|Date of Birth||February 29, 1884|
|Place of Birth||Lorette, Manitoba|
|Next of Kin||A. Hamel, Father, Kenora, Ontario|
|Trade / Calling||Farmer|
|Service Record||Link to Service Record|
|Force||Canadian Expeditionary Force|
|Enlisted / Conscripted||Enlisted|
|Place of Enlistment||Kenora, Ontario|
|Address at Enlistment||Kenora, Ontario|
|Date of Enlistment||February 28, 1916|
|Age at Enlistment||32|
|Theatre of Service||Europe|
|Prisoner of War||No|
|Date of Death||November 2, 1959|
|Age at Death||75|
|Buried At||Brookside Cemetery, Winnipeg, Manitoba|
George James Hamel was born on 29 February 1884 in Lorette, Manitoba. His parents were Amede and Odile Hamel who were both from Quebec. Siblings included: Josephine (b. 1874), Henry (b.1877), Ernestine (b. 1880), and Alfred (b. 1886). By 1911 George and his father had moved to the rural area of Jaffray Mellick which is on the outskirts of Kenora, Ontario. They were living with George’s brother, Henry, and his wife and children.
When George enlisted with the 94th Battalion in Kenora on 28 February 1916 he was single, 32 years old, and working as a farmer. His unit sailed for England on 28 June 1916 aboard the S.S. Olympic. Upon his arrival, George was transferred to the 17th Reserve Battalion. In May of 1917 George was assigned to the Canadian Forestry Corps and went to France with the 38th Company.
‘The Canadian Forestry Corps provided lumber for the Allied war effort by cutting and preparing timber in the United Kingdom and on the continent of Europe. Forestry units also cleared terrain for the construction of installations such as airfields and runway, prepared railway ties, as well as lumber for the creation of barracks, road surfaces, ammunition crates, and trench construction.‘ (from www.canadiansoldiers.com)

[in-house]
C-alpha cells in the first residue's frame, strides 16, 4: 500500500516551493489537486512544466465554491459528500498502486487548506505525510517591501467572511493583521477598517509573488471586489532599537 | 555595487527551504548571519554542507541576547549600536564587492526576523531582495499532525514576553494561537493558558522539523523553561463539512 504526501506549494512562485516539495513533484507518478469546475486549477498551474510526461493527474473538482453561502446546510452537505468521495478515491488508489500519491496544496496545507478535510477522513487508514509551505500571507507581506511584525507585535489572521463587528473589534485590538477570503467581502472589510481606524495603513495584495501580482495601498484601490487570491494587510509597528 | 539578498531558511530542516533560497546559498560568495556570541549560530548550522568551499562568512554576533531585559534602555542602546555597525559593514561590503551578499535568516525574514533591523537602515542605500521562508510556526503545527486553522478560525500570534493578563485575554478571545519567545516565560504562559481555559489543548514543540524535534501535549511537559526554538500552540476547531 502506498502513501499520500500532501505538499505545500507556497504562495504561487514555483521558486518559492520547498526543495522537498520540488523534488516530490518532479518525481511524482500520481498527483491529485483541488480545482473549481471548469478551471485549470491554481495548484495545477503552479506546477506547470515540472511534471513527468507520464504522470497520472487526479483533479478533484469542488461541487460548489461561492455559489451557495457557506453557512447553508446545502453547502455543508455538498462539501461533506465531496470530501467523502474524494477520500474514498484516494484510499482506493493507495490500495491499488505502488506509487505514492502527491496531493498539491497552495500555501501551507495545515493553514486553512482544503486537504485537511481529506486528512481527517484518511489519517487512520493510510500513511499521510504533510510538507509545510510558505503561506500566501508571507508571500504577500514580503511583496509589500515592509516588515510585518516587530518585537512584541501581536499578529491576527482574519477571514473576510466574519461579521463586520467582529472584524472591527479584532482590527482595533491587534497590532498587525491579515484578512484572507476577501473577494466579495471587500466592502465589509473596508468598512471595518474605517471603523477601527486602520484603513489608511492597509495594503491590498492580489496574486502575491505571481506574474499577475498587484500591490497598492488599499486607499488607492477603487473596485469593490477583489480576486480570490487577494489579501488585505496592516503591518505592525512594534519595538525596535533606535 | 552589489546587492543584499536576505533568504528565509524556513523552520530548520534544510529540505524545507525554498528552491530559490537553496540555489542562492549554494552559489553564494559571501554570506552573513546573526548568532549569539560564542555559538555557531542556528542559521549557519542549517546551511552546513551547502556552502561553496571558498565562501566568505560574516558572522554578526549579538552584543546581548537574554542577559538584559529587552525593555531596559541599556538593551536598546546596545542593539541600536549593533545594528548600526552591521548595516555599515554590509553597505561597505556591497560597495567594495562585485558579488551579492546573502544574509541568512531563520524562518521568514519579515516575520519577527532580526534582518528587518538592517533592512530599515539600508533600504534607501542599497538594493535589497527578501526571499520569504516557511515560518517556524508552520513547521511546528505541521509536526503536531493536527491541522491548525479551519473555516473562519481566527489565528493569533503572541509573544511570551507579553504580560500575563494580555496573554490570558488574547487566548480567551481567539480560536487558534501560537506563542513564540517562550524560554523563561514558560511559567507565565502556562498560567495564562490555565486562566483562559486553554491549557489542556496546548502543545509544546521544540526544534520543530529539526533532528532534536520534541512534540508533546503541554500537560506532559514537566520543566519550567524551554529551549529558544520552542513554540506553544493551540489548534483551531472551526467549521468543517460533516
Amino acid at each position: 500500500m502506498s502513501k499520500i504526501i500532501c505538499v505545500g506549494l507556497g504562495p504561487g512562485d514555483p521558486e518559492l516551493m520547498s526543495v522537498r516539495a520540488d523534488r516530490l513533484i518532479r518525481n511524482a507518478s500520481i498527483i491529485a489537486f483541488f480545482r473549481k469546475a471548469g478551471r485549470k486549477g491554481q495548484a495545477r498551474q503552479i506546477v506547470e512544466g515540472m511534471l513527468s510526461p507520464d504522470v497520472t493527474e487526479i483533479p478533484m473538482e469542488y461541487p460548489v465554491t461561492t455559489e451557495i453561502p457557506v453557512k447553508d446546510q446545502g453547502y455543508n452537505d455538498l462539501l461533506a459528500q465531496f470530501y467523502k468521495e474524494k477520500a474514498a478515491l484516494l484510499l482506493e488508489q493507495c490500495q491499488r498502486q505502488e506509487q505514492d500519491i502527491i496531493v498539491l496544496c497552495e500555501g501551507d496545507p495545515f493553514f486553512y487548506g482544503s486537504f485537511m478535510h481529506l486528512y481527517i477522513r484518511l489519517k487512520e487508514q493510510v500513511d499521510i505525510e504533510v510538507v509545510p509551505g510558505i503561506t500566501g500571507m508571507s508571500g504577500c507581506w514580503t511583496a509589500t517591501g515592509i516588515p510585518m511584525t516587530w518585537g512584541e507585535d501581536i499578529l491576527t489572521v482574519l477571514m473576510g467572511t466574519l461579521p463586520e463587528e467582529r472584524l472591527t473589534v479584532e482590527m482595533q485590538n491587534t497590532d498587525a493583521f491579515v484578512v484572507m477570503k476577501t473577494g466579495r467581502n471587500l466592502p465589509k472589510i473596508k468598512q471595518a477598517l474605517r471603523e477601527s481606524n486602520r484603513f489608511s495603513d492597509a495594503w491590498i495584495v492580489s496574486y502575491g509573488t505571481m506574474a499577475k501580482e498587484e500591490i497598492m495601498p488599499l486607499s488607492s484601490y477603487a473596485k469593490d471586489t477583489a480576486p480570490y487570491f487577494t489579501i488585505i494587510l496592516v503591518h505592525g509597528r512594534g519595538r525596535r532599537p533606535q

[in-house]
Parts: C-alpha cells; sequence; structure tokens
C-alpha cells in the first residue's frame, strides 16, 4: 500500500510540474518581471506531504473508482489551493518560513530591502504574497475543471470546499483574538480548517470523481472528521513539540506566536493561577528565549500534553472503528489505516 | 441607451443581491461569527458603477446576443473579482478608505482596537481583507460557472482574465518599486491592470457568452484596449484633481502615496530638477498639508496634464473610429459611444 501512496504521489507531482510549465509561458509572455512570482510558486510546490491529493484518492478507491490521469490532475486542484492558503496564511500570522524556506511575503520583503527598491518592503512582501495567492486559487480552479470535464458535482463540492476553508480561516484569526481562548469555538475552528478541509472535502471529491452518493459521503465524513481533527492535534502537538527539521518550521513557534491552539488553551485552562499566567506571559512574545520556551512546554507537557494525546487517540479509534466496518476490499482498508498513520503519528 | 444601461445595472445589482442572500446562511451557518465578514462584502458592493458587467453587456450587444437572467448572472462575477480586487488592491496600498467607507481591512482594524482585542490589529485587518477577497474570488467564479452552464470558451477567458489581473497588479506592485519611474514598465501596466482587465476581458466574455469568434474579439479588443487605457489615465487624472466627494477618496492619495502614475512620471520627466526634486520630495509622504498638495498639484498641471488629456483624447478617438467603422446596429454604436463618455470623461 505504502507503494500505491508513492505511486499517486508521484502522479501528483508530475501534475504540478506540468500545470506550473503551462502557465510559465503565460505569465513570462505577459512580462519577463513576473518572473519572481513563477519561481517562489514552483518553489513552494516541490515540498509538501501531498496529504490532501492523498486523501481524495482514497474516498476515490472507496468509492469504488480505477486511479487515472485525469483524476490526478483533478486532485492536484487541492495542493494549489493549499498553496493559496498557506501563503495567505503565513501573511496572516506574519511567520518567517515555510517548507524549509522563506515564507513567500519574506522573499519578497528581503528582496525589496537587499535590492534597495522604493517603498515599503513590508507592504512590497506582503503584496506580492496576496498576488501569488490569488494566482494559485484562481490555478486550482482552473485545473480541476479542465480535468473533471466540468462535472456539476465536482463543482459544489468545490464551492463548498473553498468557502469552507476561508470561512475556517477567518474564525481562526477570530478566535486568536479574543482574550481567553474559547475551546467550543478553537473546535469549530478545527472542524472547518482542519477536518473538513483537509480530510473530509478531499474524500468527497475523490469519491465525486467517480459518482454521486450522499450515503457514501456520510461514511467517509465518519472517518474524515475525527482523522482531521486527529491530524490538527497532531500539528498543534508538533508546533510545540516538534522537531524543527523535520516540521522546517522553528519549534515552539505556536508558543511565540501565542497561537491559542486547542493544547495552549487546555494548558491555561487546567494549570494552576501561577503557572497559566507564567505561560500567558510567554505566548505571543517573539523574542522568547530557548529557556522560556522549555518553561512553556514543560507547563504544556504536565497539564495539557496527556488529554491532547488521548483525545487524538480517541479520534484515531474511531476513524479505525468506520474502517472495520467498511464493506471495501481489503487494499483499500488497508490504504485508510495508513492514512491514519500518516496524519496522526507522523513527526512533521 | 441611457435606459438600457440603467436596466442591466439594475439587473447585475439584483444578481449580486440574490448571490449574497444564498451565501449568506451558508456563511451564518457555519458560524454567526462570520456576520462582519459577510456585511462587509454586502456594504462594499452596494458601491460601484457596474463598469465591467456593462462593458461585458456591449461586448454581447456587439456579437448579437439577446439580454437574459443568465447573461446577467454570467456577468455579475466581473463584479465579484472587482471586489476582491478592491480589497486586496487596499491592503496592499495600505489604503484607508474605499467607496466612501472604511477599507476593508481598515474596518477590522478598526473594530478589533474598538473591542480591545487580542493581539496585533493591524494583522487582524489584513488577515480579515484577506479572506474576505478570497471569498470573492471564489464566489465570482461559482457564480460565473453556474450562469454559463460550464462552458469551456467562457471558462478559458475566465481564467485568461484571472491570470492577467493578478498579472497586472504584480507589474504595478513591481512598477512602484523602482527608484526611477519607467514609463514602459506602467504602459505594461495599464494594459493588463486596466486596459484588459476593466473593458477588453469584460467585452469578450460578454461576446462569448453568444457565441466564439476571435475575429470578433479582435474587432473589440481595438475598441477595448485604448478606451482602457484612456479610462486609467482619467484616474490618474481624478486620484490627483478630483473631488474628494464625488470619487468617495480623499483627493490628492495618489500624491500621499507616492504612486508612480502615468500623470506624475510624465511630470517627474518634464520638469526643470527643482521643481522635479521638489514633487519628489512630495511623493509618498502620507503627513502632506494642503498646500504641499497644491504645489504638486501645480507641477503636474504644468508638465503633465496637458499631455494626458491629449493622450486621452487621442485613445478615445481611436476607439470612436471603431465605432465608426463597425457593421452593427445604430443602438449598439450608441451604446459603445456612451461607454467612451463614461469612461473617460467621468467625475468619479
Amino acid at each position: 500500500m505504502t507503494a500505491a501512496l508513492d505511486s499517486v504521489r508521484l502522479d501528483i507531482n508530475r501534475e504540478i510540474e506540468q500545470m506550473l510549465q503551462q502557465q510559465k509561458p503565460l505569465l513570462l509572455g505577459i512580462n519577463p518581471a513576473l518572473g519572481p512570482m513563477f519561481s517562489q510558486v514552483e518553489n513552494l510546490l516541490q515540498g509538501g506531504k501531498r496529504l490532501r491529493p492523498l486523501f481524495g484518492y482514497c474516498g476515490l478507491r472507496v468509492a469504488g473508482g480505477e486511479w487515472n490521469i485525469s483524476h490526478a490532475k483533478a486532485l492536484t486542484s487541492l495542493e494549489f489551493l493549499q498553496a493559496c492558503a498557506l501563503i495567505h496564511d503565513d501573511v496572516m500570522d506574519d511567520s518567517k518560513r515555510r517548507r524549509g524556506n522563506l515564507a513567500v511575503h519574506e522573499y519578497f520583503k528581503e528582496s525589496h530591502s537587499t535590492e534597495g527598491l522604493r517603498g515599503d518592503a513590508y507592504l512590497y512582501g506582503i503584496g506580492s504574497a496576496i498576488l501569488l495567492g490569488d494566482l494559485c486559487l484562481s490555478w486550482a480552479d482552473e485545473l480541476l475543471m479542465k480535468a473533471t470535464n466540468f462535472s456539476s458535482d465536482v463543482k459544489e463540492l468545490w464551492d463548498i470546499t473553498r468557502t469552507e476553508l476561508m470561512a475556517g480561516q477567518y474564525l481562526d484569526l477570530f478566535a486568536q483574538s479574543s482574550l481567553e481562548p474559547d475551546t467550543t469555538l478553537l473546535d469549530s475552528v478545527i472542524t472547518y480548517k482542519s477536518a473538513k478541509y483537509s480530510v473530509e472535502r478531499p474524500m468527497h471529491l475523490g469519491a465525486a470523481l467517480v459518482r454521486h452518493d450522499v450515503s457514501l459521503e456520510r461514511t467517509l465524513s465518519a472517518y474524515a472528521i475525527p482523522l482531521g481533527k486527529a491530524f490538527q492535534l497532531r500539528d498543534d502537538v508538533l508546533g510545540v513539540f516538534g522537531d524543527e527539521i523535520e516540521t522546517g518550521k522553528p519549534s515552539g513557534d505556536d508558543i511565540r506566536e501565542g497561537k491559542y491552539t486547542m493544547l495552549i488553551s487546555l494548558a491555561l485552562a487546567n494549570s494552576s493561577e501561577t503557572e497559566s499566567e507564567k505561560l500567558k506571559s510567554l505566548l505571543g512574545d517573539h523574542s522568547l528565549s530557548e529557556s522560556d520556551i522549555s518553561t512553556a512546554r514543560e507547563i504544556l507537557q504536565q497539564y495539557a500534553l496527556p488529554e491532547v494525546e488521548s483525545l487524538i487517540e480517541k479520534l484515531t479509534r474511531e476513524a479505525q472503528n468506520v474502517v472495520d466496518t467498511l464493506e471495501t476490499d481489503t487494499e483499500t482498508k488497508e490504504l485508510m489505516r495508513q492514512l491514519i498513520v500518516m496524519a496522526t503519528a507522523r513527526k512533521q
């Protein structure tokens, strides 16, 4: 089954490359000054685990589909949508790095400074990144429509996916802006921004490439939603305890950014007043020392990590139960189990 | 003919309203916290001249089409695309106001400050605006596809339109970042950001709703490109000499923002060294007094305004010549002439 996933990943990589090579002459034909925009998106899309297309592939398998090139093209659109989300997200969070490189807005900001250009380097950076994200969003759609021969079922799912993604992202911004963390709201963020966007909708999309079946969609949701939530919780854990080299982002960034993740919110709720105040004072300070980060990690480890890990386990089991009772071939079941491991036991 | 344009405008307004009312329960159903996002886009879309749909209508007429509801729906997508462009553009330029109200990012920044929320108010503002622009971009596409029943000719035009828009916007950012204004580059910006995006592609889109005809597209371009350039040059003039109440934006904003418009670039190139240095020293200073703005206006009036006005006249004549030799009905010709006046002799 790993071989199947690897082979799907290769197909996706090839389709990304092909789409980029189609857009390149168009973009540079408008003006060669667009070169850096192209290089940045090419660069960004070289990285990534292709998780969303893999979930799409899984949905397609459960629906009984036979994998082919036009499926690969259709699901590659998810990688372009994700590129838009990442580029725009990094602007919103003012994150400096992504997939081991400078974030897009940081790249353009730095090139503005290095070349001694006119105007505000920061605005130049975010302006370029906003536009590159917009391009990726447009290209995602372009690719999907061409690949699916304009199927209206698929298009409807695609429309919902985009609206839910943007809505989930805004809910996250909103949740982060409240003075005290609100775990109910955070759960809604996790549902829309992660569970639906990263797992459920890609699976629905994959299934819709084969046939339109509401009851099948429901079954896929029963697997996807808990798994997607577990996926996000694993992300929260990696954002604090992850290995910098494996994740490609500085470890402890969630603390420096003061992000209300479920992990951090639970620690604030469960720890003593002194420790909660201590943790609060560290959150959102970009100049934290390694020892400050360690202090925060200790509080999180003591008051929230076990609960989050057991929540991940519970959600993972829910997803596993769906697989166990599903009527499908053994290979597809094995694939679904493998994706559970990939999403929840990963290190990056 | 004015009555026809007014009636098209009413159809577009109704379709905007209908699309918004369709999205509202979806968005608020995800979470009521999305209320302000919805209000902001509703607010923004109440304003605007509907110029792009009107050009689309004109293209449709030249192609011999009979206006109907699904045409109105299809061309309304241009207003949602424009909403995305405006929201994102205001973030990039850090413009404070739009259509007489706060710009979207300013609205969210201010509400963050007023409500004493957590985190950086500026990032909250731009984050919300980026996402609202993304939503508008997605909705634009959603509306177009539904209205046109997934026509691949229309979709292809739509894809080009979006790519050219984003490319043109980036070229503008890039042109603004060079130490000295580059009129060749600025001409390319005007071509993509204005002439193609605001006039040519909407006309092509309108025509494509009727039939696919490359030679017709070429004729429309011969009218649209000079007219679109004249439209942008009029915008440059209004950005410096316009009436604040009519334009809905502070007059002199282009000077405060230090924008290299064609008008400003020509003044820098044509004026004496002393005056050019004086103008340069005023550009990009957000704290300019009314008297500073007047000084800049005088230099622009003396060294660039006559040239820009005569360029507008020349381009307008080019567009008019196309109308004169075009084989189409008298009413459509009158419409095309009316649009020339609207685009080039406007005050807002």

On 19 August 1917 George was appointed filer with pay at rate of $2.25 per Diem inclusive. In January of 1918 George had a two week leave to Paris and in February 1918 he earned a Good Conduct Badge. In November of 1918 he had another two week leave to the United Kingdom. Shortly after his return to duty he was diagnosed with venereal disease and was admitted to the Canadian Stationary Hospital in Camiers. He was invalided to England on 21 January 1919 and entered the Canadian Special Hospital in Witley for treatment. George returned to Canada in May 1919. He received his official discharge due to demobilization on 30 May 1919 in Winnipeg. His discharge papers noted that he intended to live in Winnipeg.
The 1921 Canadian Census shows George living with his father on a farm in the Springfield district of Manitoba.
The next we know of George is that he passed away on 02 November 1959 at Deer Lodge Hospital in Winnipeg. He had formerly been living at 402 Elgin Avenue. His Veteran Death card listed his nephew Mr. R. Hamel of St. Vital in Winnipeg as next of kin. At the time of his death he was survived by his brothers Alfred and Henry and his sister Alice Gagnon. George is buried in a military plot at Brookside Cemetery, Winnipeg.